ZM: What are your main priorities with the board and management?
SL: The main priority right now is creating our 2025 strategy, which is an exciting phase in Praxity’s development. Structure follows strategy. Once the strategy is finalised, the business plans will flow in terms of technology and infrastructure, learning and development, and hiring staff.
We will also support our member firms in dealing with the issues they face globally around talent attraction and retention, international tax, technological disruption and audit reform.
ZM: What is your plan for getting to know member firms?
SL: I am currently embarking on a ‘meet and greet’ with around 80 managing partners and leaders at member firms to get to know them and discuss how the Alliance can enhance its value proposition. Unfortunately, I have to conduct my meetings virtually, but I sincerely hope I will soon be able to meet more of my colleagues face to face.
Praxity also has an extensive programme of global, regional and local conferences and events, which provide a great opportunity for myself, my team, accounting professionals and, in many cases, client representatives, to meet, share ideas and discuss the latest developments in accounting and global business.
These events are currently being held virtually or in hybrid format using the latest technology to enhance engagement, such as ‘breakout rooms’, and this is proving popular with attendees.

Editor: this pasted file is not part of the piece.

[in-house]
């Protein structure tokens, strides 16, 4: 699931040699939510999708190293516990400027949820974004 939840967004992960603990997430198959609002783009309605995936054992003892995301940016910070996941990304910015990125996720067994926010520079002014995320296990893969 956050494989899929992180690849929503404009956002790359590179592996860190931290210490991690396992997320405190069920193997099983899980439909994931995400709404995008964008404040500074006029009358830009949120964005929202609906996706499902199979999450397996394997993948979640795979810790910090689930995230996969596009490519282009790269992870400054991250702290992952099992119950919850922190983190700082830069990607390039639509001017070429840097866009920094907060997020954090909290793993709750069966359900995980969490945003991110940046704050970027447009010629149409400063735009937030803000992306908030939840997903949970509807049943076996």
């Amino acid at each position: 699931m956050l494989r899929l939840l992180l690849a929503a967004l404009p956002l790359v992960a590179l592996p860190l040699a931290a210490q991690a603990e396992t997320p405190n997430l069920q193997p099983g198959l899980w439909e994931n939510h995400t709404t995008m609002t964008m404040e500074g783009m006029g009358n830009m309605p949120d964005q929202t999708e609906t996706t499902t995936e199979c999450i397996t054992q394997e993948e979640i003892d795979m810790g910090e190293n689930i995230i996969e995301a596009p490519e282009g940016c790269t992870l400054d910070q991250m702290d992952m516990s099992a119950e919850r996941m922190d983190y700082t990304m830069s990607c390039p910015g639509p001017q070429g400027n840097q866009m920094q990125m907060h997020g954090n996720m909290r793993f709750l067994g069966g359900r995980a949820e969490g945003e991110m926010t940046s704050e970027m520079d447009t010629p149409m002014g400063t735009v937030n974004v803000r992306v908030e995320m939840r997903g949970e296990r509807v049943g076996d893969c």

ZM: What regions will be a focus for your growth markets over the next three years, and why?
SL: What makes Praxity special is the depth of expertise and global coverage of its member firms. The Alliance brings together member firms in more than 100 countries in the Americas, Europe, Africa, Asia and Oceania.
As well as collaboration opportunities, our wide coverage enables member firms to benefit from more international referrals. In a recent example, one of our members estimates the value of these referrals is 20 times the cost of membership.
My aim is to enhance global coverage while upholding our robust application process to ensure only those firms that meet the required criteria can join us. This maintains the quality standards and trust which our member firms and their clients value highly.
ZM: What are the leadership strengths you will bring to Praxity?
SL: I would say my vision and success mentality. Growing up and working in South Africa, I experienced first hand how the country was able to make a peaceful and successful transition during the 1990s through dialogue and open and honest collaboration. Working together towards a common goal in a positive, open spirit is so important to success.